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Social workers mark social day

Published: 22 March 2019

The Department of Human Services (DHS) marked World Social Work Day on Tuesday (19 March) by highlighting the contribution Departmental social worker, Lisa Valli made to the Townsville community following its devastating floods last month.

Ms Valli (pictured) was part of a team of social workers who helped locals claim disaster recovery payments, contact insurers, or just help them deal with the situation.

“Traumatic events are so overwhelming,” Ms Valli said.

“It can be hard for people who’ve been through a natural disaster to process what’s happened.”

She said that for most people the experience was very different from anything they’d gone through before.

“And if they aren’t supported correctly, it can lead to feeling their world is no longer safe.”

She said a key part of her role was to support people to feel safe and secure again and help them access the range of assistance available.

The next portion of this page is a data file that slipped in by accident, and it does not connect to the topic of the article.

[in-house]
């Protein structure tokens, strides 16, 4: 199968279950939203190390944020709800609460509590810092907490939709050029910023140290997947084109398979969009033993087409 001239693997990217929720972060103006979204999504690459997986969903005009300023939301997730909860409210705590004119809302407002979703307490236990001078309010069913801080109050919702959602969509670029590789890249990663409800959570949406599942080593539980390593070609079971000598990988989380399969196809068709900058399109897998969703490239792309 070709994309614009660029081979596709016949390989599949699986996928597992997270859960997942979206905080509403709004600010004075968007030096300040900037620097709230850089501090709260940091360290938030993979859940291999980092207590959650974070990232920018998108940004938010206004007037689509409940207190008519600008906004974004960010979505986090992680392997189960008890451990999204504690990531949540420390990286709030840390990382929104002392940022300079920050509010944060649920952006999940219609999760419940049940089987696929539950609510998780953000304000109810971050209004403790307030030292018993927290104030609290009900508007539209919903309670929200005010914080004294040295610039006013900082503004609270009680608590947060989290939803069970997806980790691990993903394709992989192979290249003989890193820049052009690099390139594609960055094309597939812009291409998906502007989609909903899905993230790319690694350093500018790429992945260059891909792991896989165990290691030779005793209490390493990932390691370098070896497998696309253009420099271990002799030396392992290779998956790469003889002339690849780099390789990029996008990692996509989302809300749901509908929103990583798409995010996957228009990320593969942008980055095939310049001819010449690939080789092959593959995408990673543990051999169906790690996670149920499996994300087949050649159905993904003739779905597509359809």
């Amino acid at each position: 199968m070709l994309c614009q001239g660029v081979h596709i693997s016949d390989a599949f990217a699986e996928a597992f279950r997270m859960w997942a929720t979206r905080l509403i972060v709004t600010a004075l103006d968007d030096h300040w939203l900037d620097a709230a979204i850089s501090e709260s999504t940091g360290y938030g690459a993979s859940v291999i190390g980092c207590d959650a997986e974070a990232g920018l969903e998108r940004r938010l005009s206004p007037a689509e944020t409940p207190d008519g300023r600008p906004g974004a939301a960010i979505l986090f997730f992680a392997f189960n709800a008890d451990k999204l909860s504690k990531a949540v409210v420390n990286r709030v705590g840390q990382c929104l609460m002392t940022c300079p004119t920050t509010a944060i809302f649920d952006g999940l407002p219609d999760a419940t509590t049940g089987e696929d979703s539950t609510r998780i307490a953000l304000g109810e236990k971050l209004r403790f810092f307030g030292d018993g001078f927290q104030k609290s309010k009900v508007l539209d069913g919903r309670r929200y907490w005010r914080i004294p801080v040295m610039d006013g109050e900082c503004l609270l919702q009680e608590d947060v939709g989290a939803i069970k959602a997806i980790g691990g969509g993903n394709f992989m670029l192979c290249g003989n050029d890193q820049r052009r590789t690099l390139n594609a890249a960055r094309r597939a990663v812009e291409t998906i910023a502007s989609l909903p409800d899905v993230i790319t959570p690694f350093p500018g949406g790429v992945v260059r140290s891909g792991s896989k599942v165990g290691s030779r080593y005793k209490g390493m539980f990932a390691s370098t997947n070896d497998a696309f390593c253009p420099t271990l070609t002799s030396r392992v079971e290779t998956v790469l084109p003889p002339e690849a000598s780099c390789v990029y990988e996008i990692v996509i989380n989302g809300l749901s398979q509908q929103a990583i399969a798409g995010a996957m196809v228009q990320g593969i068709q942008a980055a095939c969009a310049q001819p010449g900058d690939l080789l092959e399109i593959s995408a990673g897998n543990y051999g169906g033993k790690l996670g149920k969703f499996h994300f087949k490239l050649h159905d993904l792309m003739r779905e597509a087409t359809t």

Between 5 and 19 February, there were close to 300 face-to-face referrals to Department social workers, and more than double this requested over the phone.

Ms Valli said the team focused on encouraging people to make an Australian Government Disaster Recovery Payment claim.

“We also connected people to local services and support networks,” she said.

DHS said World Social Work Day recognised the important role social workers like Ms Valli play in helping people in times of crisis.

This year’s theme is Promoting the Importance of Human Relationships.

National President of the Australian Association of Social Workers, Christine Craik told DHS that World Social Work Day was important in raising awareness of the vital contribution of social workers.

“Social workers are very important to Centrelink customers,” Ms Craik was reported as saying.

“Their work includes helping them access other services to address the complex issues which often contribute to them needing Centrelink assistance in the first place, such as in times of crisis like natural disasters, family violence or mental health,” she said.

Read the full article on PS News.

AASW - Australian Association of Social Workers